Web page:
KUALA LUMPUR (Dec 2): Top Glove Corp Bhd fell as much as 22 sen or 3.24% to RM6.57 after the government said it had opened investigations into the glove maker over its workers’ housing.
At 10.15am, the group had pared some losses at RM6.69, still down 10 sen or 1.47%. The stock was among the top losers this morning
The counter had fallen 30.31% from its recent peak of RM9.60 on Oct 19. At RM6.69, the company was valued at RM54.83 billion.
It saw 22.05 million shares change hands, making it one of the top actively traded stocks on the bourse this morning.
AmInvestment Bank Research analyst Thong Pak Leng said in a note today that the latest development could potentially raise Top Glove’s perceived risk premium, hence the research house had reduced its price-earnings ratio (PER) valuation to 25 times from 28 times.
“With 25 times PER, we arrived at a lower fair value (FV) of RM7.03 per share (previously RM7.88) for Top Glove based on [estimated] 2022 earnings per share (EPS),” he said.
“While the investigations are still ongoing, we are not making any changes to our earnings forecasts at this juncture,” he said, maintaining his “hold” call for the stock.
Meanwhile, CGS-CIMB analyst Walter Aw said in a note that assuming that each worker accommodation is hit by one charge (it is estimated that Top Glove has a total of 300 worker accommodations), Top Glove would have to pay fines of up to RM15 million, which is 0.14% of his FY21 EPS estimate (for the financial year ending Aug 31, 2021).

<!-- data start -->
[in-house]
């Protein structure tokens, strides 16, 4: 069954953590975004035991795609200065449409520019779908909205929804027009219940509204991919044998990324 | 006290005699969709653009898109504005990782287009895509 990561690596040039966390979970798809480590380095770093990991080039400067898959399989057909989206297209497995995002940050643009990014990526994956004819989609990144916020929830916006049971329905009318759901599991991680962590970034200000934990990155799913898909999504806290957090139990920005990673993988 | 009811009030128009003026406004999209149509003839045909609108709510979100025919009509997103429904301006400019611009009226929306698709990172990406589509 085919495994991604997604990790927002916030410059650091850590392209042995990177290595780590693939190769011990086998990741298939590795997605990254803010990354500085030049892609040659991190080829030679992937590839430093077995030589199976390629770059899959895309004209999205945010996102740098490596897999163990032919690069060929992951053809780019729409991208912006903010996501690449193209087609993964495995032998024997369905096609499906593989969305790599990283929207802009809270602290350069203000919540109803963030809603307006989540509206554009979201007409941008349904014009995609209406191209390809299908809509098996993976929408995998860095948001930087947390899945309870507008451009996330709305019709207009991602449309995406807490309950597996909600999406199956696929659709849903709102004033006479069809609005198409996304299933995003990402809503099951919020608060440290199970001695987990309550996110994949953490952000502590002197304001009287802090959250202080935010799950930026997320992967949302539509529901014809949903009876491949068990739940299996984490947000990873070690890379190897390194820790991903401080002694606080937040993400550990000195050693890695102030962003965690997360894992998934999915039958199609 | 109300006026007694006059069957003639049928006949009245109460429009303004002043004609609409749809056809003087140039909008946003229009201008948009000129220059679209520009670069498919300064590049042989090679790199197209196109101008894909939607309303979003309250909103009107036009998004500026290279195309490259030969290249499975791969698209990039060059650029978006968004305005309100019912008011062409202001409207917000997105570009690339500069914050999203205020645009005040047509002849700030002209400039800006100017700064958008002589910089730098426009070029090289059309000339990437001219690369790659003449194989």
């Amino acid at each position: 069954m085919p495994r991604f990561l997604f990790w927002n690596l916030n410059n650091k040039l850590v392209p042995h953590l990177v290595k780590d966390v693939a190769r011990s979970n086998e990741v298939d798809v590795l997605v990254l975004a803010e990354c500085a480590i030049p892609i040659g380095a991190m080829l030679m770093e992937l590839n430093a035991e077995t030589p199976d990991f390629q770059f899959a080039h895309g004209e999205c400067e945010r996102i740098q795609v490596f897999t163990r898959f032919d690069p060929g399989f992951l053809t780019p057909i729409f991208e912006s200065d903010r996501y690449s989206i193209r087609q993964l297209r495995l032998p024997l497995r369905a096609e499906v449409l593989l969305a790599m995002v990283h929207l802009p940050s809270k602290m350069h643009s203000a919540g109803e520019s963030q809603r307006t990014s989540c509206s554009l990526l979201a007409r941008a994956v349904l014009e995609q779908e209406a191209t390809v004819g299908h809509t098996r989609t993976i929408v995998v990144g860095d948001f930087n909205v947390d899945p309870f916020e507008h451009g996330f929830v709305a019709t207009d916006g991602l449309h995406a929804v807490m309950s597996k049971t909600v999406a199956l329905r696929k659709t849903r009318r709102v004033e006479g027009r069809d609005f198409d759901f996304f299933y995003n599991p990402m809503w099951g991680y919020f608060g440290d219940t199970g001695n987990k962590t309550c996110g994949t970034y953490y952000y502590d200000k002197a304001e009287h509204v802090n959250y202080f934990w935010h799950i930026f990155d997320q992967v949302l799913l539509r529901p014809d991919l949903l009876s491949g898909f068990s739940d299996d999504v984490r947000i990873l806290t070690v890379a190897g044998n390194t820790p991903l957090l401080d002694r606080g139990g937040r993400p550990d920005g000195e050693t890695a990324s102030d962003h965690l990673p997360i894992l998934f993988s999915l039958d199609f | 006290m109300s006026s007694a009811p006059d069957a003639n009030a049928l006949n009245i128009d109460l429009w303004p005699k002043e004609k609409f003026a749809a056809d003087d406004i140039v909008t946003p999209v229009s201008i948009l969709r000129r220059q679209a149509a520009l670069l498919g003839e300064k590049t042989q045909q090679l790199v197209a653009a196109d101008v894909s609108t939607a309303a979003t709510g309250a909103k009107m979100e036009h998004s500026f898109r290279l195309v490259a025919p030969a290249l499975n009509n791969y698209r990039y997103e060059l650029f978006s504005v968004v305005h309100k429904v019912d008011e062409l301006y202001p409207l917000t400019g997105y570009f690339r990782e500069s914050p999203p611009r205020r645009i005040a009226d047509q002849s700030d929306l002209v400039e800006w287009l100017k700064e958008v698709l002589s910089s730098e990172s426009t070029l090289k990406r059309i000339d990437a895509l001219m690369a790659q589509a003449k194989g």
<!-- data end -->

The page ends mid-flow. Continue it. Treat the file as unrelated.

“At this juncture, we are unable to ascertain the impact of the Ministry of Human Resources’ (MoHR) charges (RM50,000 per offence) on Top Glove, pending further details, such as the number and types of charges to be filed against Top Glove,” he said.
He also made no changes to his FY21 to FY23 EPS estimates, awaiting further updates on the matter.
Aw, however, kept his “add” call for the stock, with a target price (TP) of RM10, based on 17 times 2022F PER (forecasted in line with its five-year historical mean).
He continued to like Top Glove as it is a key beneficiary of higher glove demand due to the Covid-19 pandemic, given its position as the world’s largest glove maker.
It was reported yesterday that the MoHR had opened 19 investigation papers into six subsidiaries of Top Glove, following enforcement operations in five states, amid the spread of Covid-19 in the Teratai Cluster originating from the group’s workers’ dormitories in Meru, Klang.
Top Glove said in a statement the company is fully cooperating with the authorities. It is also seeking more accommodations and efforts to improve its existing workers’ accommodations. It also expects the exercise to improve its workers’ accommodations to be completed by Dec 31, 2020.